“The user base that has come online in the past three years has an inherent apprehension about adopting something not available colloquially,” says Ahsan. Every day, half a million posts are created on ShareChat and these are shared 8-9 million times on WhatsApp. ShareChat has 3.5 million daily active users. Initially, there is a bias toward generic content such as jokes and good morning messages, which are forwarded on WhatsApp, Ahsan says. But over time, he adds, users gravitate toward niche content such as recipes and short stories, and also news and opinion.
Dev Khare, managing director at Lightspeed India Partners, an investor in Share-Chat, says the company’s cost of content creation and distribution is zero, which allows it to explore various revenue models.
ShareChat is also focusing on getting production houses to create original shows exclusively for the platform, based on the response to Ishq Mohalla, a Hindi series. Video streaming services such as Amazon Prime Video and ALTBalaji are also reaching out to the expanding smartphone user base with original content in multiple languages, and by pricing their subscriptions competitively.
In 2016, video streaming accounted for half the mobile internet usage in India, according to the Federation of Indian Chambers of Commerce and Industry. By 2021, this will reach 75%. This will be a natural outcome of mobile data becoming cheaper, especially after Reliance Jio’s 4G data plans forced other telecom operators, too, to cut costs.
Besides communication, entertainment and social media websites and apps, news and other digital content like blogs have the most Indian-language internet users across categories, according to the KPMG-Google report. These are the segments DailyHunt, a news aggregator, and Pratilipi, a self-publishing platform, are betting on.
Pratilipi, which has raised more than $5 million from investors, including Omidyar and Times Internet, has 1,65,000 articles in eight languages. A third of these are in Hindi. “I believe everyone should have equal access and equal opportunity, and language should not be a barrier,” says cofounder and CEO Ranjeet Pratap Singh. More than two-thirds of local-language users trust digital content in their languages to be more reliable than those in English. “The more local-language content you make available, the more comfortable people will be using the internet,” Roopa Kudva, partner, Omidyar Network, told ET Magazine last month.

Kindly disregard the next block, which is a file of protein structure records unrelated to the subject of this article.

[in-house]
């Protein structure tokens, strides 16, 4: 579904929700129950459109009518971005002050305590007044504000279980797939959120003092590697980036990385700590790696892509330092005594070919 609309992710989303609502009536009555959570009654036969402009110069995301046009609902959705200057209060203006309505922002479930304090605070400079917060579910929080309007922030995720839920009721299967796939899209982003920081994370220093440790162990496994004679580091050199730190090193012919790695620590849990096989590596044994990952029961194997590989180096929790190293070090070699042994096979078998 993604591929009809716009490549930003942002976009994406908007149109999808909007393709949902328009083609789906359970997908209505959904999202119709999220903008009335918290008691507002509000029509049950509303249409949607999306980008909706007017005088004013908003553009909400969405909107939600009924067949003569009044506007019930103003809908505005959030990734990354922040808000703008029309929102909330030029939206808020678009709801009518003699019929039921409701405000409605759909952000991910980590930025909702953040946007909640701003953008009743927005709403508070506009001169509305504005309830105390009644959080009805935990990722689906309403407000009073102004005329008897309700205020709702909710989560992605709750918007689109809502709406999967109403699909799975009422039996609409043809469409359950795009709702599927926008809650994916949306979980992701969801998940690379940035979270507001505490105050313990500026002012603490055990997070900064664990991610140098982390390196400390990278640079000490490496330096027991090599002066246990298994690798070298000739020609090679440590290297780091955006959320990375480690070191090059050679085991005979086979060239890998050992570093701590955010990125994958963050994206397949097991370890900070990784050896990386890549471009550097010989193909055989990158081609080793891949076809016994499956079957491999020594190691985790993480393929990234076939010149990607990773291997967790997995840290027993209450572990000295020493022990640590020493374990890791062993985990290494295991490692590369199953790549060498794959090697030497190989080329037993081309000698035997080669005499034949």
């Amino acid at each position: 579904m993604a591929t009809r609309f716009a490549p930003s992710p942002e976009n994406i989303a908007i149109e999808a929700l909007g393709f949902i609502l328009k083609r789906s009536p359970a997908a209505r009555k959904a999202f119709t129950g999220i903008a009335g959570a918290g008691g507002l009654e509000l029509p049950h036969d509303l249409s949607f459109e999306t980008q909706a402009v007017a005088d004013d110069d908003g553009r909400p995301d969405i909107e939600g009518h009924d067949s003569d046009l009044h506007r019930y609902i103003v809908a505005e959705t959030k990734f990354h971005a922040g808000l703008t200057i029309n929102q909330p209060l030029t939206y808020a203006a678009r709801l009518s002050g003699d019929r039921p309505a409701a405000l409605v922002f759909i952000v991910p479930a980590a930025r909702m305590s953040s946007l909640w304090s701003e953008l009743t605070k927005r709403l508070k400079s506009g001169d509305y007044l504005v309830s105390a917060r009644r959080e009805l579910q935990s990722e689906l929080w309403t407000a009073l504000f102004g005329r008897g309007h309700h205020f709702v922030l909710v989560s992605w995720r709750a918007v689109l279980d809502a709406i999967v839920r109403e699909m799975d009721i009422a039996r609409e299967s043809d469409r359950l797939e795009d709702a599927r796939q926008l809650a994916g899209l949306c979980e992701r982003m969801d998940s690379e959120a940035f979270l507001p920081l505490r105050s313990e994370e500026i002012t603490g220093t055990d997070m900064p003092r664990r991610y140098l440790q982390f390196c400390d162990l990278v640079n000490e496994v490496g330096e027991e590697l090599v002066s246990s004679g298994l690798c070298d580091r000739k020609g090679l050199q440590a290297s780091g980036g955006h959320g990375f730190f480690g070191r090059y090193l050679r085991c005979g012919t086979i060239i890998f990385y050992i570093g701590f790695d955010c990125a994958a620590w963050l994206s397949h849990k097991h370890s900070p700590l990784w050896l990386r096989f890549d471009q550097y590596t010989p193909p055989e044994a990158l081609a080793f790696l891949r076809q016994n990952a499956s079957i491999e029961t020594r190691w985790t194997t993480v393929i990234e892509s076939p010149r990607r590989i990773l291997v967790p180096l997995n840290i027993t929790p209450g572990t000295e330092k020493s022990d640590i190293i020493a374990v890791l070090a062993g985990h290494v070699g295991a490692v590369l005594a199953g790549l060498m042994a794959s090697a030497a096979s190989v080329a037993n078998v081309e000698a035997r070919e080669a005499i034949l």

Tamil has the highest internet adoption, at 42%, among the eight major languages analysed in the KPMG-Google report, followed by Hindi and Kannada. Sayee Priyadarshini, a writer on Pratilipi, says though she has been writing in English for over two years, she had difficulty writing in Tamil on digital platforms due to lack of support for some fonts. She joined Pratilipi a year-and-a-half ago and has since written 15 short stories and essays in Tamil and has over 400 followers. She was able to do this because of the platform’s support for vernacular content.
Tech giants like Google and Microsoft are also paying attention to the Indian-language segment. Google Search is available in nine languages and Google Translate in three more. In August, Google added eight Indian languages, apart from Hindi, to its voicesearch feature.
Microsoft is also catching up. “We have leveraged the power of artificial intelligence and deep neural networks to improve realtime language translation from English to Hindi, Bengali, and Tamil across any website,” says Sunder Srinivasan, general manager, artificial intelligence (AI) and research, Microsoft India. “Using Bing.com, one can translate from English into these three Indian languages and vice versa on any mobile device using any browser.”
Swiftkey, the iOS and Android keyboard app Microsoft acquired in February 2016, offers predictive texting in 24 Indian languages. Microsoft has made email addresses available in 15 Indian languages. Microsoft, in fact, had two decades ago started an initiative called Project Bhasha to promote computing in the vernacular.
Srinivasan says developing products for multiple Indian languages is not easy, as most major languages belong to the Dravidian and Aryan language families, which are complex to translate to. “Customising and training technology involves putting in massive amounts of high-quality data to execute translations. For accurate translations, the system demands millions of parallel sentences in each language pair, in all permutations and combinations.”
Google did not respond to emailed queries on what it plans to do in this segment.
Indian-language users are comfortable with social media and communication apps but will take time to get used to services such as ecommerce. Between 2016 and 2021, the number of local-language users accessing etailing portals and apps is expected to quadruple to 165 million. But these people may not buy because of a platform challenge. “The payments interface in online shopping is one of the causes of friction for non-English users,” says Sreedhar Prasad, head of internet business at KPMG India. The ecosystem around ecommerce and online services — payments, delivery and feedback mechanism — needs to be Indian-language-friendly for the mass market to transact online, he adds.
Globally, the dominance of English as the language of the internet has started fading. In the mid-1990s, four-fifths of online content was in English and it has since fallen to just half of the total. English users account for just a fourth of the internet user base. It, therefore, makes business sense for technology companies to become pan-Indian, linguistically.